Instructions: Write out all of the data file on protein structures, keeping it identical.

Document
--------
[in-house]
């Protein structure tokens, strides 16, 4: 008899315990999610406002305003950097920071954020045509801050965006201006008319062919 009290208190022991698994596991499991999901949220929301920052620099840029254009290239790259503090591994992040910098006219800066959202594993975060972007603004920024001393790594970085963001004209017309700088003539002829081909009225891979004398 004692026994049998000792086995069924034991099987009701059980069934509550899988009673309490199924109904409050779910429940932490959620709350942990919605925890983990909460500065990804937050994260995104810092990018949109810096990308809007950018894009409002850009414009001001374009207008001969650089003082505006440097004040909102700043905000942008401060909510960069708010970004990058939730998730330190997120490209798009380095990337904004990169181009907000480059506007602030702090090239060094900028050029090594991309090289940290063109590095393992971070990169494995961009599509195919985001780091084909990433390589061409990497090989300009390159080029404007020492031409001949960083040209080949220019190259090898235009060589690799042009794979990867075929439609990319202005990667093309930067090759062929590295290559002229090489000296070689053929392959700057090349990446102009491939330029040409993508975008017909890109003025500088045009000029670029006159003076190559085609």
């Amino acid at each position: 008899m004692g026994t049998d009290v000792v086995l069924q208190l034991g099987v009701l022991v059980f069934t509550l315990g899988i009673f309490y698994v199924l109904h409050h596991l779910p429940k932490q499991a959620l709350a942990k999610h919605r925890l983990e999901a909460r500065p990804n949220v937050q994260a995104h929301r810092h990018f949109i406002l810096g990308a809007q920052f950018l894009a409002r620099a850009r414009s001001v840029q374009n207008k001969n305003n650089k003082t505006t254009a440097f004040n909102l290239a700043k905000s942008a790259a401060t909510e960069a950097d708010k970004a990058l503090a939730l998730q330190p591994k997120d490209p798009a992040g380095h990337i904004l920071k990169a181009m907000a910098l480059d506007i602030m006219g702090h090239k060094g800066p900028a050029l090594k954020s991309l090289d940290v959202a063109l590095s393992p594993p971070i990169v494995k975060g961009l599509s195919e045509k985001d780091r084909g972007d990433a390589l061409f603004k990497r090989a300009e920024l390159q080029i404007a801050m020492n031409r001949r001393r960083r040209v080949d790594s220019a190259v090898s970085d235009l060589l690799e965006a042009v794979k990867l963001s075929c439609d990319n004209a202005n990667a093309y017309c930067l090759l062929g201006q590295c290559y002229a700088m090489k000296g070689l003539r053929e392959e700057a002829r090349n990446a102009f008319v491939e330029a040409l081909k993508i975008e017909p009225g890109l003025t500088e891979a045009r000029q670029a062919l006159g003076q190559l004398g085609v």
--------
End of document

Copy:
[in-house]
């Protein structure tokens, strides 16, 4: 008899315990999610406002305003950097920071954020045509801050965006201006008319062919 009290208190022991698994596991499991999901949220929301920052620099840029254009290239790259503090591994992040910098006219800066959202594993975060972007603004920024001393790594970085963001004209017309700088003539002829081909009225891979004398 004692026994049998000792086995069924034991099987009701059980069934509550899988009673309490199924109904409050779910429940932490959620709350942990919605925890983990909460500065990804937050994260995104810092990018949109810096990308809007950018894009409002850009414009001001374009207008001969650089003082505006440097004040909102700043905000942008401060909510960069708010970004990058939730998730330190997120490209798009380095990337904004990169181009907000480059506007602030702090090239060094900028050029090594991309090289940290063109590095393992971070990169494995961009599509195919985001780091084909990433390589061409990497090989300009390159080029404007020492031409001949960083040209080949220019190259090898235009060589690799042009794979990867075929439609990319202005990667093309930067090759062929590295290559002229090489000296070689053929392959700057090349990446102009491939330029040409993508975008017909890109003025500088045009000029670029006159003076190559085609």
């Amino acid at each position: 008899m004692g026994t049998d009290v000792v086995l069924q208190l034991g099987v009701l022991v059980f069934t509550l315990g899988i009673f309490y698994v199924l109904h409050h596991l779910p429940k932490q499991a959620l709350a942990k999610h919605r925890l983990e999901a909460r500065p990804n949220v937050q994260a995104h929301r810092h990018f949109i406002l810096g990308a809007q920052f950018l894009a409002r620099a850009r414009s001001v840029q374009n207008k001969n305003n650089k003082t505006t254009a440097f004040n909102l290239a700043k905000s942008a790259a401060t909510e960069a950097d708010k970004a990058l503090a939730l998730q330190p591994k997120d490209p798009a992040g380095h990337i904004l920071k990169a181009m907000a910098l480059d506007i602030m006219g702090h090239k060094g800066p900028a050029l090594k954020s991309l090289d940290v959202a063109l590095s393992p594993p971070i990169v494995k975060g961009l599509s195919e045509k985001d780091r084909g972007d990433a390589l061409f603004k990497r090989a300009e920024l390159q080029i404007a801050m020492n031409r001949r001393r960083r040209v080949d790594s220019a190259v090898s970085d235009l060589l690799e965006a042009v794979k990867l963001s075929c439609d990319n004209a202005n990667a093309y017309c930067l090759l062929g201006q590295c290559y002229a700088m090489k000296g070689l003539r053929e392959e700057a002829r090349n990446a102009f008319v491939e330029a040409l081909k993508i975008e017909p009225g890109l003025t500088e891979a045009r000029q670029a062919l006159g003076q190559l004398g085609v």